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Auto-focus and the art of motorcycle maintenance

Discussion in 'Open Discussion' started by Zariell, Dec 7, 2012.

  1. Zariell

    Zariell Mu-43 Top Veteran

    535
    Sep 28, 2012
    Bountiful, UT
    Hey all, I've been on a manual everything kick for the last little bit, remembering the fundamentals that I used to use back in the day's before every little thing could be done for me by the camera.

    As I read posts on here I keep hearing about how the Olympus E-5 can't autofocus well for fast sports, or birds etc, and it got me thinking what did we do back in the olden days, where the only autofocus was how fast we could turn the focus ring, I have seen and looked up many photographs taken in the days before autofocus, and they did extremely well, so what happened?

    I wonder if we have become a little complacent with technology, and we have lost our way a bit, since its easier to let the camera do its thing. do we now look at a situation and say well it can't autofocus, and pack up and go home?

    Now I'm not trying to flame anyone here, I don't want this to become a flame thread, and I will be honest I don't get out much so I can't and havent judged the autofocus of the camera's, the fastest thing in my house is the cats, and they spend 99% of their day sleeping. :) I am just curious as to how people feel about this?
     
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  2. RevBob

    RevBob Super Moderator

    Jun 4, 2011
    NorthWestern PA
    Bob
    You raise a valid point. Autofocus is great, but it is possible to focus manually. Speed of autofocus and the ability to focus in low light have become important factors in judging lenses and cameras. This is valid when we're paying for those features and expect good performance but it really is possible to get past slow focus and go old school. :cool:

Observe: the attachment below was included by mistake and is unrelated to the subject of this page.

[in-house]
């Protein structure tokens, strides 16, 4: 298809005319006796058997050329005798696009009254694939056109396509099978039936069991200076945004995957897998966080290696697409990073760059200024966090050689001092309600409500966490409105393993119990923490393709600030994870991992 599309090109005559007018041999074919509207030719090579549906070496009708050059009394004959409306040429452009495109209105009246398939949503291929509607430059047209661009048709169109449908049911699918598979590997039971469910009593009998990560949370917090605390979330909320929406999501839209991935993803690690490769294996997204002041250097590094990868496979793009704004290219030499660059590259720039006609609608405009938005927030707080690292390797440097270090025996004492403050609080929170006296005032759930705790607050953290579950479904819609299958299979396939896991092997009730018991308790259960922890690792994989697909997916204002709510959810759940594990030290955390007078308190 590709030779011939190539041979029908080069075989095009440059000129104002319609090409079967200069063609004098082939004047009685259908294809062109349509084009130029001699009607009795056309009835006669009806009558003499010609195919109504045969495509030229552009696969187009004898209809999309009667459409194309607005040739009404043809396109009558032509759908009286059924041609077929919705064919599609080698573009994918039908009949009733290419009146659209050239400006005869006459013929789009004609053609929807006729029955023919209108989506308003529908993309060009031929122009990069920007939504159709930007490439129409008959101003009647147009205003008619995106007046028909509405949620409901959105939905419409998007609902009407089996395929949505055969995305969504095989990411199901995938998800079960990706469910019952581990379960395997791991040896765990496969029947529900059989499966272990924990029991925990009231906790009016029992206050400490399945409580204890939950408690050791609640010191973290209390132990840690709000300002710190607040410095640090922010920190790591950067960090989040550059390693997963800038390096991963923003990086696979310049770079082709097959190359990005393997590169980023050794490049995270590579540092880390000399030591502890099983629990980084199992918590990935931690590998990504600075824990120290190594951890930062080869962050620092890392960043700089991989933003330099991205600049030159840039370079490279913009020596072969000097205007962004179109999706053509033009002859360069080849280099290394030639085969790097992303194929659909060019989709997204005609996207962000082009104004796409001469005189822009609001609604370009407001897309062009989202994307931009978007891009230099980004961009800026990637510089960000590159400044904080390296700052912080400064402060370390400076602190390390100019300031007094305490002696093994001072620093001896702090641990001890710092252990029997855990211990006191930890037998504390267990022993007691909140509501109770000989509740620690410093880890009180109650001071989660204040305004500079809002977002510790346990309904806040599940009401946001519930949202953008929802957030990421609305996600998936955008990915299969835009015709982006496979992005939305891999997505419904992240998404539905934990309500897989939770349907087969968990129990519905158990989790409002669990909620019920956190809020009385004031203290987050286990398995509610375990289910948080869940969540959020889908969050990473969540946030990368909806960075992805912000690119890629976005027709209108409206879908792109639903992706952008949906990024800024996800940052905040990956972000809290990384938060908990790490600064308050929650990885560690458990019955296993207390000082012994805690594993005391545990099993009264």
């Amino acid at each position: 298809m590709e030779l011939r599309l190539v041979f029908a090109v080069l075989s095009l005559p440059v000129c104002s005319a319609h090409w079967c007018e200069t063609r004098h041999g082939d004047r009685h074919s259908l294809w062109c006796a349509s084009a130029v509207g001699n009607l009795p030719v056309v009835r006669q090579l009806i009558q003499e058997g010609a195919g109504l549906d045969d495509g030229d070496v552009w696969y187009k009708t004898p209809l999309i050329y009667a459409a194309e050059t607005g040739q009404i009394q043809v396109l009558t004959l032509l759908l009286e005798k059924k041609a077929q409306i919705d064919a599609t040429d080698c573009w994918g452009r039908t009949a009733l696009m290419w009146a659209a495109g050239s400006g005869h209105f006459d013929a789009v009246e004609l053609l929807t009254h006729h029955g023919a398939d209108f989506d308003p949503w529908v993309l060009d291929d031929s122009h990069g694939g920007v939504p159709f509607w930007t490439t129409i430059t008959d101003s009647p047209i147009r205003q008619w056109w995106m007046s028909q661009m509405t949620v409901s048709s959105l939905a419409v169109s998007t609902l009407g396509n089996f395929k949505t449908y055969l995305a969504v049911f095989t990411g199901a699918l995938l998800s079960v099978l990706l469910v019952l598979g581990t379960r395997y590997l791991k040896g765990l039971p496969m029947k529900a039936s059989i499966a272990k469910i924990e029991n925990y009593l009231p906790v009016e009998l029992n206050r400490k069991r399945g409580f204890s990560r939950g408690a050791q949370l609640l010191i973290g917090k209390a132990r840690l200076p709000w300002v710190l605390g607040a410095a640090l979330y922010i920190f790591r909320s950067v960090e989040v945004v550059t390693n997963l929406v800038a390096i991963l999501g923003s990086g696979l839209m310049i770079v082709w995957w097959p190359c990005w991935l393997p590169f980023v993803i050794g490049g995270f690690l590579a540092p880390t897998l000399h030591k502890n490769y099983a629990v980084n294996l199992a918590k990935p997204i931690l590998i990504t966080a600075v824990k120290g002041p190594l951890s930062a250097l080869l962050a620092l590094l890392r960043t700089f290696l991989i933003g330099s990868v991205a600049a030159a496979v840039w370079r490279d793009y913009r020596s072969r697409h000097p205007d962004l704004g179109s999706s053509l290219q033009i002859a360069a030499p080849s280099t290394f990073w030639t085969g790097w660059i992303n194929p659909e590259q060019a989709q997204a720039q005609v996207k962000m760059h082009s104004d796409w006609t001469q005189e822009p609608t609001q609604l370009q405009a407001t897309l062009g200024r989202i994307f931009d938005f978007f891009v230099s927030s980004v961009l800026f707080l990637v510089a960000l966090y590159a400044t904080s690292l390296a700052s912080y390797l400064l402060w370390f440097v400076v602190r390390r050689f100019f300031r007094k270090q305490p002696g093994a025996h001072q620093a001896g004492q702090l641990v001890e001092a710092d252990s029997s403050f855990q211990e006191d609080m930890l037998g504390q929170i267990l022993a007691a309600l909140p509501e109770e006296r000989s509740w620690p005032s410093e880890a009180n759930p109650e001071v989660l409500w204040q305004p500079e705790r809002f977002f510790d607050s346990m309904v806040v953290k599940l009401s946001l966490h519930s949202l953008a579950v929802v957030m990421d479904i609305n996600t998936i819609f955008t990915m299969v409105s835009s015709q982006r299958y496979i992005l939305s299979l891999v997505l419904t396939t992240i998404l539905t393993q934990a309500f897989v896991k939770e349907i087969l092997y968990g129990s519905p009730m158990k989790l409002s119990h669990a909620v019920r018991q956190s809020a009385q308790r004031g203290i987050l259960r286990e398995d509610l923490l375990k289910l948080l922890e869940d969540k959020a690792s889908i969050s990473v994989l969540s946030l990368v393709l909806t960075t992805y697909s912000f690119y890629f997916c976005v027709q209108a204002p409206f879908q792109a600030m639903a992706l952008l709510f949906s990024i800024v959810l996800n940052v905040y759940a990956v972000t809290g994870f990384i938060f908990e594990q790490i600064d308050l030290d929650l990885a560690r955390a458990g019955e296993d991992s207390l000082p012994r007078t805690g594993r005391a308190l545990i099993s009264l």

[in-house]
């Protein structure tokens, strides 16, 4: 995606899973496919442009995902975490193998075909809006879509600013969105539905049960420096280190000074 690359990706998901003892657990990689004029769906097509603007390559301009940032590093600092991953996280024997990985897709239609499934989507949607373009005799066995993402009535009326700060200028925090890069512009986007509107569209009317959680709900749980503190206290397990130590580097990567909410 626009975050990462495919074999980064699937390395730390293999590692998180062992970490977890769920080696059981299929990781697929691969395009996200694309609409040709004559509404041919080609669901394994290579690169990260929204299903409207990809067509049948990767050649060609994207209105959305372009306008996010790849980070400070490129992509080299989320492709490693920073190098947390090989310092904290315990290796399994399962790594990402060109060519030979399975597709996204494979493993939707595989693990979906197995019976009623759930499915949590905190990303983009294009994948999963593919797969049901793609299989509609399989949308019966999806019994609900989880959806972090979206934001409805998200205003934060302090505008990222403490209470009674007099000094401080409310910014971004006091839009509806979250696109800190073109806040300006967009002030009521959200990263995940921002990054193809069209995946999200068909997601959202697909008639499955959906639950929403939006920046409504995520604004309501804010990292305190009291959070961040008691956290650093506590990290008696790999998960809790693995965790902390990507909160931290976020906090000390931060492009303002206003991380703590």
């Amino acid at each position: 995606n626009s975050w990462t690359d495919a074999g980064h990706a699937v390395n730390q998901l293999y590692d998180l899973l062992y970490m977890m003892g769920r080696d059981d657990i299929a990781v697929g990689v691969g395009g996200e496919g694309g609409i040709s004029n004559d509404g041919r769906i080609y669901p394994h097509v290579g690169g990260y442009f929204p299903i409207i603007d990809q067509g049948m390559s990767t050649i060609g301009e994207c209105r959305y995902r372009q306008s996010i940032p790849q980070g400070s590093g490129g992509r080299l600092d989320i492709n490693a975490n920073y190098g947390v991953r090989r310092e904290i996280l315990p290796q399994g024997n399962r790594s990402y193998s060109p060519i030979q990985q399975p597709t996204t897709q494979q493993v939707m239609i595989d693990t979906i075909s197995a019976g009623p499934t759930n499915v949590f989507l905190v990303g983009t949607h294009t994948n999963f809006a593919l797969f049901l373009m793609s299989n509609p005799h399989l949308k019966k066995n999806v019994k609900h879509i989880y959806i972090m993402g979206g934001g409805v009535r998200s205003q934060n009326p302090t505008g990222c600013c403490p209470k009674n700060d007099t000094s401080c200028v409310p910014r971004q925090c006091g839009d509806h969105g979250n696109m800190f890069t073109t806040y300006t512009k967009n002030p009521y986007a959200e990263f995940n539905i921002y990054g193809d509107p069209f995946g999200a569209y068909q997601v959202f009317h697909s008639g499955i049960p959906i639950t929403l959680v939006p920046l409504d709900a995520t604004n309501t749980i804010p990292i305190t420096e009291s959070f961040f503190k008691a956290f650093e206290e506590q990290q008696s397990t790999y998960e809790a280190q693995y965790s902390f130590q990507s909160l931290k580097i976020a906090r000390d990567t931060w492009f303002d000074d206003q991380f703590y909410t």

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  3. Fmrvette

    Fmrvette This Space For Rent

    May 26, 2012
    Detroit, Michigan
    Jim

    Hi Zariell!

    Three things come to mind (speaking as one who was actively photographing back in the olden days...:biggrin:):

    1. When you look at successful photographs of birds in flight or action shots of racing vehicles, etc. you're only viewing the keepers. Photos that were not successfully focused have long since been discarded.

    2. The SLRs of years past had focus screens - in fact the Nikon F had seventeen interchangeable screens! The 'split focus' screen was highly useful in focusing (even if it did darken when shooting at higher f/stop numbers). I find that the 'focus peaking' work-around for the OM-D helpful, but not anywhere near what I could get out of, say, a Minolta X-700 or Pentax K-1000 in manual focusing speed and accuracy.

    Change the Focusing Screen in Nikon F

    3. The lenses were designed for manual focusing. The "feel" of the focusing ring on the lens was considerably different than one gets with modern "fly by wire" lenses, and even modern lenses with manual focus capability, such as a Nikon 50mm /1.8 feels somewhat sloppy compared to a lens purchased in the 1960's.

    (Note that I am addressing SLR camera bodies here, and not addressing range finder designs, which have different characteristics to them).

    Not so much, at least in my case.

    When I had the Nikon D300 with battery grip and a suitable lens I was quite comfortable in putting the camera in "rock 'n roll" mode and shooting 8fps while allowing the Nikon to handle the focusing. Percentage of keepers was high, as it should have been - that kit was designed for such usage.

    I find the OM-D EM-5 (not to mention the EPL-1) to be somewhat...languid in comparison, especially with a slower focusing lens such as the Panasonic 20mm.

    Rather than pack up and go home, however, one can anticipate the shot, pre-focus, and accept, perhaps, a lower percentage of keepers.

    For example, shooting indoor sports in poor gymnasium lighting (such as high school basketball) if one switches to manual focus and then pre-focuses the lens to the area where one anticipates the shot will come together one can quite quickly hit the 'sweet spot' with the focus ring. Of course aperture comes into play as well - sufficient depth of field can sometimes hide a mis-focus.

    I don't pack up and go home, I just change the method of my madness :biggrin:.